One dog year equals seven people yearMYTH: It was once believed that for every human year a dog aged, you simply multiplied by seven to calculate your dog’s age. Contrary to popular belief, there is no exact formula; aging for dogs is individual to the specific dog and breed. However, as a rough approximation, a one-year-old dog is estimated to be between 10-16 years, a two-year-old dog adds another three to eight years, and each year afterwards equals approximately four or five human years.
Dogs wag their tail when they are happy:
MYTH: A wagging tail is normally associated with a happy dog, and has even been compared to a human smile. However, a wagging tail can indicate a number of emotions ranging from friendliness and excitement to agitation and aggression.
An important communication tool, a dog’s tail needs to be read along with the dog’s body language to determine exactly what the dog is ‘saying’. Is the dog growling while wagging his tail? Are his teeth showing? Or is he is relaxed and perky? Evaluating a dog’s overall body language can help you decipher the emotion behind the wag.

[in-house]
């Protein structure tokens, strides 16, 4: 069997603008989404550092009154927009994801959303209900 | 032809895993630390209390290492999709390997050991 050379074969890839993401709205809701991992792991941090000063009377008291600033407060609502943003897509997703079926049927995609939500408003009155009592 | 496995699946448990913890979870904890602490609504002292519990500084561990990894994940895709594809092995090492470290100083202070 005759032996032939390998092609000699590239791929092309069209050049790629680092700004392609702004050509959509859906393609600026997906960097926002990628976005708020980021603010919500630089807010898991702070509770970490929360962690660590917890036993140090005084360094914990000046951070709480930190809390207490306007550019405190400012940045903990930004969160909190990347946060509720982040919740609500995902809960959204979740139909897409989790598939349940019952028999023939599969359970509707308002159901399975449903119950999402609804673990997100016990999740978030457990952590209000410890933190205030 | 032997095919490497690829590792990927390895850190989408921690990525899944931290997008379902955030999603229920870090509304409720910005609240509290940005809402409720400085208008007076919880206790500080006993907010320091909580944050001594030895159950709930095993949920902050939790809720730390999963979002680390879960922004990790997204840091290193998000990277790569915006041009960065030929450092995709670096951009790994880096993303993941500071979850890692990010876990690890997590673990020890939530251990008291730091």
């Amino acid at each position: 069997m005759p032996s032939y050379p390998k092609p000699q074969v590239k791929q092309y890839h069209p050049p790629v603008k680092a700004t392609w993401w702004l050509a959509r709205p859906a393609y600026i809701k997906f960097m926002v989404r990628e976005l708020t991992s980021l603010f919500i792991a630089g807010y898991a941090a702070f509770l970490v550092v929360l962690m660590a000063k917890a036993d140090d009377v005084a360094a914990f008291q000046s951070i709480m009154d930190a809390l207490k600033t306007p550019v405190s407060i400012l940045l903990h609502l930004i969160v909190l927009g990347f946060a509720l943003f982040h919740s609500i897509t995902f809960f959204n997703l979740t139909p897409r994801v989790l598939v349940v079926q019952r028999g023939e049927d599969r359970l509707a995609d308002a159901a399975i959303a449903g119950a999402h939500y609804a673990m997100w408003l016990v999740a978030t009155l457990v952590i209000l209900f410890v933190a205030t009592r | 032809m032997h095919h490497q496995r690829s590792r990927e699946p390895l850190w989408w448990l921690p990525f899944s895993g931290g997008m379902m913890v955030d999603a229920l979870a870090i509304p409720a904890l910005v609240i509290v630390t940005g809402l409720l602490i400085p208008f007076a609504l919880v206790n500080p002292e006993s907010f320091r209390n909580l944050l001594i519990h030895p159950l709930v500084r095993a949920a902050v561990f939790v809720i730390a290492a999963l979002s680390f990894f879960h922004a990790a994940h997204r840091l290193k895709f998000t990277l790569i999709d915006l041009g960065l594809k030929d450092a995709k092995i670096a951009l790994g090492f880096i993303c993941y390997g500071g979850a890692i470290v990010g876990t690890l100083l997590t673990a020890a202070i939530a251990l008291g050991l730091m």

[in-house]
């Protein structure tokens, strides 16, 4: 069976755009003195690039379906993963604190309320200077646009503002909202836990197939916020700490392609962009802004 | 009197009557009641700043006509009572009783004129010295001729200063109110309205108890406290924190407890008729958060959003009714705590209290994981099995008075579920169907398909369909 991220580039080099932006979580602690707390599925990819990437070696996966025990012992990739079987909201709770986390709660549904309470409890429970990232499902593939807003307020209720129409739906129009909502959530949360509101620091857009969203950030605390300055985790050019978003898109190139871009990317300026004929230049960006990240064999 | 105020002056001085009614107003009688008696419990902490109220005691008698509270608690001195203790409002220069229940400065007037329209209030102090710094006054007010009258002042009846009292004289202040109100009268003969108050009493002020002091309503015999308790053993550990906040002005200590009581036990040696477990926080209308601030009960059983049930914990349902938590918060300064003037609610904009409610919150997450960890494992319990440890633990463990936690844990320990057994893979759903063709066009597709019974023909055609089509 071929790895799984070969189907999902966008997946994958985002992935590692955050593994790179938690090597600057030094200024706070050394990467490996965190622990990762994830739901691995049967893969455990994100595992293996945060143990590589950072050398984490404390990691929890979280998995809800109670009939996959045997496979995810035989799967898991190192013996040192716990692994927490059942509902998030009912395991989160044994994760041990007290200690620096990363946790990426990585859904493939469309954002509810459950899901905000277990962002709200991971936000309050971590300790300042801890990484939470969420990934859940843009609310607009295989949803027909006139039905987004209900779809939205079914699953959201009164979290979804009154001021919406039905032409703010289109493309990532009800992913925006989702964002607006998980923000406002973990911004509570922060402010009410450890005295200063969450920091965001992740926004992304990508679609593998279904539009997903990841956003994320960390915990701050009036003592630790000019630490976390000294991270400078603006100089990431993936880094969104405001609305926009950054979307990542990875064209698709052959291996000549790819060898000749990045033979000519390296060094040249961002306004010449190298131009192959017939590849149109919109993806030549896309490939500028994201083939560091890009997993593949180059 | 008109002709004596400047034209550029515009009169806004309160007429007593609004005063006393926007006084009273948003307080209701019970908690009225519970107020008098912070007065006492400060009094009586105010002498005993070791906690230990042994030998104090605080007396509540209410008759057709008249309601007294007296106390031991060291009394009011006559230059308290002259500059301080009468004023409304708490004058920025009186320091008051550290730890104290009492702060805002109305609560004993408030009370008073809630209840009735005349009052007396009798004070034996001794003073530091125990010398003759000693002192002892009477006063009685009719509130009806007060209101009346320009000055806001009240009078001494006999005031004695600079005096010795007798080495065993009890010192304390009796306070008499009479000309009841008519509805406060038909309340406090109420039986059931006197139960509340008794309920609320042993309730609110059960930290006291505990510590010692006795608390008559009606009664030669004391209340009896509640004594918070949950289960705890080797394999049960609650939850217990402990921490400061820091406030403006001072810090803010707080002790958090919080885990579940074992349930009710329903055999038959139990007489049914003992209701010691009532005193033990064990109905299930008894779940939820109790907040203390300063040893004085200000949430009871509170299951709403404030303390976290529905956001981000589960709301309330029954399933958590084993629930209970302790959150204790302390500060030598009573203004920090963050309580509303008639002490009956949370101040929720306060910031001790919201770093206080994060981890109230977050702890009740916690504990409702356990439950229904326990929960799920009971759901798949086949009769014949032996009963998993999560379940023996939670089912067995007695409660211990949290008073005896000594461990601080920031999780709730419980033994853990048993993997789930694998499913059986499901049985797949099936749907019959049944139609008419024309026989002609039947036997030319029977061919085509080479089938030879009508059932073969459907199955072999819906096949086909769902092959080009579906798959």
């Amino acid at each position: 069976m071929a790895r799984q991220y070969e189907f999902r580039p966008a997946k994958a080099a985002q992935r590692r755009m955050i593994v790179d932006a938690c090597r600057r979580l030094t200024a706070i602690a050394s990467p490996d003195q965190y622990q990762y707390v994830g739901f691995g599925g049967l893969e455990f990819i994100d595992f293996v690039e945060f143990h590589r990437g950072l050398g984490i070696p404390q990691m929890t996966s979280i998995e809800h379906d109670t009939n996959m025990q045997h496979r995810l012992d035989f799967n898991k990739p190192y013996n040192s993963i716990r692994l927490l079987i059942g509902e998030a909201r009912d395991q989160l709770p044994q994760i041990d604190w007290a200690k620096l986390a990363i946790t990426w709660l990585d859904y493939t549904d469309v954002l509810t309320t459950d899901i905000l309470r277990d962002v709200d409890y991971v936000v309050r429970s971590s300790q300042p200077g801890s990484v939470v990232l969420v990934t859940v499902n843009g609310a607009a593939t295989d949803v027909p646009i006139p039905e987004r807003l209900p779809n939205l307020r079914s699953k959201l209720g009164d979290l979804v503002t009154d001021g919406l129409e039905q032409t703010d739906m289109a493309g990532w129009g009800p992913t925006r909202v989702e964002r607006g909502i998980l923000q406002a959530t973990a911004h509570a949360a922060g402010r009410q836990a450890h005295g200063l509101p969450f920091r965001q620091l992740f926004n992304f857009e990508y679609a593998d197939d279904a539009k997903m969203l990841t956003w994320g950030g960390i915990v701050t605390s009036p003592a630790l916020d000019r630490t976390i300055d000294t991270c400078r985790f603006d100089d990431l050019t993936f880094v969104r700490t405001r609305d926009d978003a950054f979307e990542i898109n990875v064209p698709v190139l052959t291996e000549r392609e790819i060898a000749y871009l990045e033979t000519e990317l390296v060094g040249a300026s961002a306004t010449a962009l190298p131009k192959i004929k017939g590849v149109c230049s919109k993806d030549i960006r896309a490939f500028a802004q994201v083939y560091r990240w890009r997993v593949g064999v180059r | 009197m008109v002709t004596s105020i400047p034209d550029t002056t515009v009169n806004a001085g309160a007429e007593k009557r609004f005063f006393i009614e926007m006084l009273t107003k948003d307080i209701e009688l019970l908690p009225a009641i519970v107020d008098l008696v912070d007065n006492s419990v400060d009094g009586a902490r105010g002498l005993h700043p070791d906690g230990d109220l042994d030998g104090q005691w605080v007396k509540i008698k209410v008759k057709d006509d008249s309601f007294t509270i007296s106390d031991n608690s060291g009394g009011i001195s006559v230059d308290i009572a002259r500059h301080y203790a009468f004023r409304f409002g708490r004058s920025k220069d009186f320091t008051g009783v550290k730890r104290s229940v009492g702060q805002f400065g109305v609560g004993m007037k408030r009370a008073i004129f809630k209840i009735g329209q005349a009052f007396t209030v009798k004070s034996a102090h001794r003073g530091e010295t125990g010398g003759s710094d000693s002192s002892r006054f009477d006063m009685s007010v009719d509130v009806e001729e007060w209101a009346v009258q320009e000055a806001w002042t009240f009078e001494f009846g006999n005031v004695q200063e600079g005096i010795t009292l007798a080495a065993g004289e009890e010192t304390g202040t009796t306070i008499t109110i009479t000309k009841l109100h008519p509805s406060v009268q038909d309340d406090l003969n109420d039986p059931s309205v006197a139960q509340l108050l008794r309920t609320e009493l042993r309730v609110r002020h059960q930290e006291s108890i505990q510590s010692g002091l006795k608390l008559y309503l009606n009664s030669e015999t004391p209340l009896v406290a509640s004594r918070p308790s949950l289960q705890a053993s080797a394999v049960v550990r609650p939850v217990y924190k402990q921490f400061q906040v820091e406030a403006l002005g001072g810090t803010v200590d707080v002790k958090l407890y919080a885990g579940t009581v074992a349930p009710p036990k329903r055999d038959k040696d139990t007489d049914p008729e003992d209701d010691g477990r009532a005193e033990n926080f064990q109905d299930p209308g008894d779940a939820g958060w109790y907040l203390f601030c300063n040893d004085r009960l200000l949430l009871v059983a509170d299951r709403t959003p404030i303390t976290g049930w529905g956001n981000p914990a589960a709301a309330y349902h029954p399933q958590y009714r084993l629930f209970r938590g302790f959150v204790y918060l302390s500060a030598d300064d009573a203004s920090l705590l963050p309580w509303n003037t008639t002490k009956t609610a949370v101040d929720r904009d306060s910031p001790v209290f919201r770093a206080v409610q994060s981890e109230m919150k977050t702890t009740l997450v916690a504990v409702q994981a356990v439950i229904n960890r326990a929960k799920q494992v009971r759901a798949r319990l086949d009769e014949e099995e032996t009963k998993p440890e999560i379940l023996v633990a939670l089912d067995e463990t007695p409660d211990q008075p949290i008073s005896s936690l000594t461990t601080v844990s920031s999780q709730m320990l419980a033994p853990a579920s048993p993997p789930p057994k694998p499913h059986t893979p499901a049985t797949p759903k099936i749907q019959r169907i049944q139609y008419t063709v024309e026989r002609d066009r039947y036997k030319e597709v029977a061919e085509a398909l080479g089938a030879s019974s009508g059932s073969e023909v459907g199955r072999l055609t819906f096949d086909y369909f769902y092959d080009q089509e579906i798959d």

Dogs and cats eat grass because they have an upset stomach:
MYTH: Dogs and cats eat grass for a number of reasons; it doesn’t necessarily mean they’re not feeling well. While some people believe dogs and cats eat grass as a digestive aid, they tend to eat grass (and other plants) because they like the taste.
If you find your kitty likes chewing on houseplants, you might consider providing her alternative things to nibble on, such as a small pot of grass or other young plants (avoid toxic plants that can threaten your cat’s health).
Cats rubbing a person is a sign of friendliness:
BOTH: While getting a friendly rub by a cat may be a sign of affection, it also serves another important feline function: scent-marking. Cats have scent glands in many parts of their bodies, and use them to ‘mark their territory’ by leaving their scent on objects they come in contact with.
Scent-marking is an important cat habit. By leaving their scent on everything they touch, they become familiar with the smells around them, thus helping them to establish or claim a particular person or object as ‘their own’.
Cats purr because they are happy:
BOTH: Purring, for the most part, has been known to signal that a cat is happy. Although purring by domestic cats is usually a sign of contentment, purring, in general, is a way for cats to communicate. Used as a self-calming technique, cats have been known to purr when they’re injured, nursing or even dying.